Sweat pours down his brow as he makes a quick jab. Sliding and dodging, his years of training have brought him to this point. I tell him to move in for the clinch and plan for a takedown. I know he’ll end up winning and I say we’ll go out for ice cream afterwards. It’s at this point in EA Sports UFC that I think I may have become too tied to my character.EA’s UFC is the type of game that even while controlling a character on the screen, the player is still rooting for him to win, yelling at their fighter to do the things that they control. While the latest game looks great, has expansive playability and a brutal realism, the complex fighting mechanics and controls make it frustrating at points, but much more rewarding when you win.
EA is known for doing a great job when it comes to sports games — NBA 14 is an exception — and with UFC they stay true to form. The game is bright, entertaining, difficult and gorgeous. It’s difficult to find many faults with this game, but the largest and most glaring would be the learning curve. While all fighting games are difficult and loved or hated because of their combos, maneuvers, and ability to win with button mashing, UFC eliminates any ease of winning, and values skill over speed. Much like actual UFC training it’s going to take some time to get a good grip on the game and even longer to really master it.
Jumping straight into career mode is a risky move and is likely to end in swearing and frustration. A short training leads to the first fight which determines if you will be accepted into The Ultimate Fighter and be trained by famous UFC personalities. Intercut with videos from fights and interviews with fighters it becomes an interactive documentary of sorts. Rising through the ranks to win a UFC contract makes the game more than just a series of fights you have to win. While the learning curve in career mode is steep, the separate training area is fantastic, you are easily able to see what you are doing right, wrong, and how to improve. Separated into the main parts of fighting — stand-up, clinch, and ground — it’s the easiest way to learn the many aspects and possibilities for winning a fight and getting better in career mode.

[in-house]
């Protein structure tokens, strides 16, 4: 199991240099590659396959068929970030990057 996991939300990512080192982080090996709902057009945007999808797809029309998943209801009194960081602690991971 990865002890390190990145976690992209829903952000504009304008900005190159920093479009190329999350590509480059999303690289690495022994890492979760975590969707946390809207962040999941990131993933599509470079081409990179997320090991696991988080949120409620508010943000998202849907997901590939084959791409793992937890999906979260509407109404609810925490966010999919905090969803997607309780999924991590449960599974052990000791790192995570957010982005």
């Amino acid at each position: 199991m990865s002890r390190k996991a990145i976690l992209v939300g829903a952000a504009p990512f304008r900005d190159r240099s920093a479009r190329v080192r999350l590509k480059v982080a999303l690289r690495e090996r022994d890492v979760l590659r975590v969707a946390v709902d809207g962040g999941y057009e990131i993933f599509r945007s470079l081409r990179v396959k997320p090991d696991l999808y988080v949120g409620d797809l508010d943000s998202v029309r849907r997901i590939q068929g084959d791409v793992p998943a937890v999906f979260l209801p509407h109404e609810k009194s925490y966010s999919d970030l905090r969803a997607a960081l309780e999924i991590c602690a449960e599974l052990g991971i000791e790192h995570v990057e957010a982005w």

It would be easy to talk at great length on the controls and the extent that the developers went to show the “mixed” part of MMA. Bumpers, triggers, L3, quarter turns on both sticks, literally every button on the controller is utilized and it’s a workout for the fingers. While learning all the combos the player develops their own style of fighting that works with their strengths to be more effective. Ultimately the controls start as a gripe at the beginning when the game is new and unknown, but over time are an integral part that are used with precision and focus.
With all the focus in the actual gameplay, visuals are not to be forgotten. The PS4 version looks great, but there are still issues with hair that just don’t look realistic. It’s hard to fault the game for this since it is a common issue in many new games and is only distracting when creating a unique fighter. It’s a very minor thing that in the end doesn’t detract from gameplay or the overall impressive quality of the game.
The game is highly recommended for people who enjoy fighting games or UFC, but not for those that are new to fighting games or want a quick and simple Mortal Kombat-esque fight. It’s difficult, but fun to learn and makes winning so much more rewarding when you do it with style. Get the demo to see if it’s a good fit and if it seems like something hours could be spent with then definitely pick it up.